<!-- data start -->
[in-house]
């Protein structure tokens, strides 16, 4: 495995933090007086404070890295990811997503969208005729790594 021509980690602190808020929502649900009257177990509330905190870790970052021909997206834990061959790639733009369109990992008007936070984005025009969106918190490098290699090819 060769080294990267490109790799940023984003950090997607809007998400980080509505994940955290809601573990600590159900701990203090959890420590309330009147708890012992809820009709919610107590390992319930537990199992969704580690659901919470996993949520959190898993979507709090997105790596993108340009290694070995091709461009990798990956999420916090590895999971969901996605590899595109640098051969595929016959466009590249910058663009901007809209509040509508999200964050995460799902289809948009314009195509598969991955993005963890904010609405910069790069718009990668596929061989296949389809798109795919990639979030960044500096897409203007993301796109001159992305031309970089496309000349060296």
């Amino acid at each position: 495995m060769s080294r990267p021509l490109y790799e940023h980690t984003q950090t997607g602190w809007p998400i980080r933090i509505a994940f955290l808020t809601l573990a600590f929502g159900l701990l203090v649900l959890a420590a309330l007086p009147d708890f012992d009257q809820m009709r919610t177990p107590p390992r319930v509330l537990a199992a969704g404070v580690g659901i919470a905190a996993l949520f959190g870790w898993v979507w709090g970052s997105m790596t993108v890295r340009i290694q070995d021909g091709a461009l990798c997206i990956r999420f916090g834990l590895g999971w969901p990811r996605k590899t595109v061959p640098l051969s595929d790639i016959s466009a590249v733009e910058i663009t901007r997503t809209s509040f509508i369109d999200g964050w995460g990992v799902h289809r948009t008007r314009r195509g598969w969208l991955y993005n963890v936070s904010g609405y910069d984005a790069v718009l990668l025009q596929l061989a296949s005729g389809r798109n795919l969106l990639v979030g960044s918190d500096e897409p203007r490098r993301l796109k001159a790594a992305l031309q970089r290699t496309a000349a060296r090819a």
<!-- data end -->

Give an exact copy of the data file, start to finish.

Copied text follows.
[in-house]
């Protein structure tokens, strides 16, 4: 495995933090007086404070890295990811997503969208005729790594 021509980690602190808020929502649900009257177990509330905190870790970052021909997206834990061959790639733009369109990992008007936070984005025009969106918190490098290699090819 060769080294990267490109790799940023984003950090997607809007998400980080509505994940955290809601573990600590159900701990203090959890420590309330009147708890012992809820009709919610107590390992319930537990199992969704580690659901919470996993949520959190898993979507709090997105790596993108340009290694070995091709461009990798990956999420916090590895999971969901996605590899595109640098051969595929016959466009590249910058663009901007809209509040509508999200964050995460799902289809948009314009195509598969991955993005963890904010609405910069790069718009990668596929061989296949389809798109795919990639979030960044500096897409203007993301796109001159992305031309970089496309000349060296």
């Amino acid at each position: 495995m060769s080294r990267p021509l490109y790799e940023h980690t984003q950090t997607g602190w809007p998400i980080r933090i509505a994940f955290l808020t809601l573990a600590f929502g159900l701990l203090v649900l959890a420590a309330l007086p009147d708890f012992d009257q809820m009709r919610t177990p107590p390992r319930v509330l537990a199992a969704g404070v580690g659901i919470a905190a996993l949520f959190g870790w898993v979507w709090g970052s997105m790596t993108v890295r340009i290694q070995d021909g091709a461009l990798c997206i990956r999420f916090g834990l590895g999971w969901p990811r996605k590899t595109v061959p640098l051969s595929d790639i016959s466009a590249v733009e910058i663009t901007r997503t809209s509040f509508i369109d999200g964050w995460g990992v799902h289809r948009t008007r314009r195509g598969w969208l991955y993005n963890v936070s904010g609405y910069d984005a790069v718009l990668l025009q596929l061989a296949s005729g389809r798109n795919l969106l990639v979030g960044s918190d500096e897409p203007r490098r993301l796109k001159a790594a992305l031309q970089r290699t496309a000349a060296r090819a």